Every PIO has his or her own style on how to present the facts to the media. Since I have a journalism background, I utilize part of what I’ve learned from that profession to help me as a PIO. For example, I use attribution. In my news releases, I tell the media where I got my facts. In a typical news release, I might include something like this: “Battalion Chief Joe Firefighter said the fire caused considerable damage to the house, with the dollar loss estimated at $100,000.”
This technique accomplishes a couple of things. First, you’re showing the public that there are many more people involved in the fire department than just you and the fire chief. To use a sports metaphor, you’re showing everyone that you’ve got a “deep bench” with lots of professionals who know what they’re doing. Secondly, most firefighters — though they won’t admit it — like to see their names in print. It may be old hat for seasoned officers, but most firefighters enjoy getting a little recognition for their efforts.
What Do Reporters Want to Know?
Really, it’s fairly simple. Depending on the nature of the incident, they want answers to six basic questions: Who? What? When? Where? Why? and How? Whose house is this? What happened? What time? What’s the address? And in the Why/How category, what started the fire? Get facts to answer those basic questions and you’re well on your way to facilitating media coverage and solidifying your rapport with reporters.
Depending on the incident, there may be other facts you will need to include. Were there any injuries or fatalities? Was there a working smoke alarm in the house? Did a neighbor try to go in and carry a victim out? If so, that’s something you need to include. You don’t want to say the same thing every time, so mix it up and use relevant facts. There’s no point in mentioning a missing smoke alarm if the house was empty.
When Do They Want to Know It?
The short answer to that question is, ASAP. As PIO, you operate on a different timeline from your co-workers and occasionally it can be a little demanding. If you’ve been on a big fire overnight, you can’t just leave the scene and go home to rest with the intention of sending out a release the next day. The news business does not operate that way. If you wait until the next day to send out a news release, then it’s not NEW, is it? The media probably knows about the fire and they will want to report on what happened in their morning newscasts. That’s where you come in. You need to remain on the job to provide as much information as you can. After you’ve done that, then you can take a break.
No, you don’t work for the media, but you should be aware of media deadlines and try to accommodate them when possible. Do this consistently and you will become a “go to” PIO for the media. How quickly you should respond to media requests depends on what they want. For incidents like fires, you should be able to offer up some facts within a few minutes or hours. Obviously, other facts, such as the cause of the fire, may take more time. It is perfectly acceptable to respond to a reporter’s question with “I don’t know.” The next words from a good PIO though, will be “I’ll find out and get back to you as soon as I can.”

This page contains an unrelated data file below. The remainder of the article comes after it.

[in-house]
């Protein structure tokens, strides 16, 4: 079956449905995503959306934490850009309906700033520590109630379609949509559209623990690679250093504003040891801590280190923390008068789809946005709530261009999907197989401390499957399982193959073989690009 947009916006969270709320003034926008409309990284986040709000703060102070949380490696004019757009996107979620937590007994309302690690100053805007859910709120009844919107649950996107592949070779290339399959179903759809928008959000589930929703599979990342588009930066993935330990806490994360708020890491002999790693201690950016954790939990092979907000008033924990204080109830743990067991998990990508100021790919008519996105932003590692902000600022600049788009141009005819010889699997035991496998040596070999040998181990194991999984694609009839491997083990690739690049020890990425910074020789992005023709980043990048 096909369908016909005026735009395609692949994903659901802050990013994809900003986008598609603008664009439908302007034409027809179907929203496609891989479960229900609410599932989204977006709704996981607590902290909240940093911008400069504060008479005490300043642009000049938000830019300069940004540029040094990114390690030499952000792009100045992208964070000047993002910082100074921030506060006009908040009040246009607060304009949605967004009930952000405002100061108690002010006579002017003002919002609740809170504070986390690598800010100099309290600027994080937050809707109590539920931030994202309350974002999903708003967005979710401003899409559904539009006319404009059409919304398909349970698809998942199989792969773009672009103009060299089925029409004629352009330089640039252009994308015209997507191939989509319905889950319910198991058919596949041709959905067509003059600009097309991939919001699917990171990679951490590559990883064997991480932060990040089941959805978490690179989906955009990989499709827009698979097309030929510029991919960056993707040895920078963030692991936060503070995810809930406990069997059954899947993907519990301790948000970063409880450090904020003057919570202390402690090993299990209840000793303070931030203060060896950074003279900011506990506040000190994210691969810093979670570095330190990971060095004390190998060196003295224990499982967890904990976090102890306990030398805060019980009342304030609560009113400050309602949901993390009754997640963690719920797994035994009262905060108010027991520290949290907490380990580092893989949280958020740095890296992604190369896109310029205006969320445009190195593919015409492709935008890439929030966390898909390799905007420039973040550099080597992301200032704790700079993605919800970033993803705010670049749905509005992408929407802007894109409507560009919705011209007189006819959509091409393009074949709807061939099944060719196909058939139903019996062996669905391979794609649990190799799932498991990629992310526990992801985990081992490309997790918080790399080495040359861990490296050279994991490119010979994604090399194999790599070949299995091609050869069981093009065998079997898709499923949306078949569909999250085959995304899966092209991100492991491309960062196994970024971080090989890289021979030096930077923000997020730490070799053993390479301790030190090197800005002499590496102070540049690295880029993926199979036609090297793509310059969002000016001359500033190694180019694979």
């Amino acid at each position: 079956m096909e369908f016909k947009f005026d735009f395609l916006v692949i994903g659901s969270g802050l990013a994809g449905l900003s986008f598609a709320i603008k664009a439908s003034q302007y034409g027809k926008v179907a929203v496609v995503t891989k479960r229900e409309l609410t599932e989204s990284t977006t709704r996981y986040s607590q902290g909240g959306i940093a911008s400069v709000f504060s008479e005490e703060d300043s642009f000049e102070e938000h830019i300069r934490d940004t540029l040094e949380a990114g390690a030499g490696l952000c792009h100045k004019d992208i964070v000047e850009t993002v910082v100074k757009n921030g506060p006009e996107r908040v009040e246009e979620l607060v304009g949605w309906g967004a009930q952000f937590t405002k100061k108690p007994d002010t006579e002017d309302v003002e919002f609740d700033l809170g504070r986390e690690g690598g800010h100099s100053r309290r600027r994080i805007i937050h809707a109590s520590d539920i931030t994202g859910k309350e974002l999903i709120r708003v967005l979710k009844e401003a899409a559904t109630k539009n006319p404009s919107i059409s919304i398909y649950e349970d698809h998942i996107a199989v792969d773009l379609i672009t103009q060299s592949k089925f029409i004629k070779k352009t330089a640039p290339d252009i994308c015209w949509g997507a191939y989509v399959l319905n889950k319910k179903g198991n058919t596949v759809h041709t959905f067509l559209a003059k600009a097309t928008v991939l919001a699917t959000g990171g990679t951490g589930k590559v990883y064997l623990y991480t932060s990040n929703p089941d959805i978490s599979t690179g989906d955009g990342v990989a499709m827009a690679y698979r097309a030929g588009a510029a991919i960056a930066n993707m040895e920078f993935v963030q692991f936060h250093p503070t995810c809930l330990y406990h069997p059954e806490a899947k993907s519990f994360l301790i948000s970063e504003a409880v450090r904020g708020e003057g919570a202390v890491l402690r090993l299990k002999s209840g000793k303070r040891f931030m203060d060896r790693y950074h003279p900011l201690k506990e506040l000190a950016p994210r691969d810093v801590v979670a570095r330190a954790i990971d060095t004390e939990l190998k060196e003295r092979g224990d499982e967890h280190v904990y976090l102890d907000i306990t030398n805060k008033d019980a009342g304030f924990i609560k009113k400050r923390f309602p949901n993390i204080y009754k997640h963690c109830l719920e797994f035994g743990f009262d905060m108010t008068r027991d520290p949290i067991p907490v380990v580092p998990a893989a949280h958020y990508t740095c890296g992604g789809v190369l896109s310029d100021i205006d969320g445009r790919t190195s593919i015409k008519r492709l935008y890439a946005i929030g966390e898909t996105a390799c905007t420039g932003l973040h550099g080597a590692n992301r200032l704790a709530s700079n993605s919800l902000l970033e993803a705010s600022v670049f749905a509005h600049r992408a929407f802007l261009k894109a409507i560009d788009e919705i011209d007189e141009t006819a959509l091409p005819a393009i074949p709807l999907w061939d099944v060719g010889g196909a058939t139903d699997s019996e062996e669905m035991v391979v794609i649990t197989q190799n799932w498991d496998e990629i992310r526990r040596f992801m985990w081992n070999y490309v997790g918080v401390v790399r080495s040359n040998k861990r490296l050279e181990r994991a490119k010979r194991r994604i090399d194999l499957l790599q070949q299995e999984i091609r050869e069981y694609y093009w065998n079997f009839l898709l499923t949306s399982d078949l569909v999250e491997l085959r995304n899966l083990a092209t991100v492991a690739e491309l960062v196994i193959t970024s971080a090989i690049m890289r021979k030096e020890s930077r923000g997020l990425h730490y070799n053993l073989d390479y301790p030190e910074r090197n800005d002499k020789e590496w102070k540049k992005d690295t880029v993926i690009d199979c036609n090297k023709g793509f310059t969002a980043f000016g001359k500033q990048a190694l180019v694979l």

Not every reporter request requires a quick response. If a reporter wants to do a story on code inspections for example and requests inspection reports for the past year, you can reasonably tell the reporter that gathering that kind of information will take more time, possibly several days or longer.
PIOs must be able to provide reliable information in a timely manner. If you’re not willing to work with that kind of mindset, then perhaps the PIO job is not for you. Being a PIO can be fun and rewarding, but like any other profession, it takes some training and effort to do it right.
Next Time: Tips for News Releases and Media Interviews
BRUCE GARNER is the public information director for the Chattanooga Fire Department, a Class 2 ISO fire department in southeast Tennessee. He has a B.A. in English from Lee College (now Lee University) and was a former radio/TV reporter before switching to the other side of the microphone. After serving 10 years as a PIO with Hamilton County Emergency Services, he accepted his current position with the Chattanooga Fire Department, where he has been for the past 11 years. Utilizing his experience with emergency management, he has also served as chairman of the Hamilton County Local Emergency Planning Committee for six years, and is a member of the National Information Officers Association and Public Relations Society of America. You can reach him by e-mail at firstname.lastname@example.org.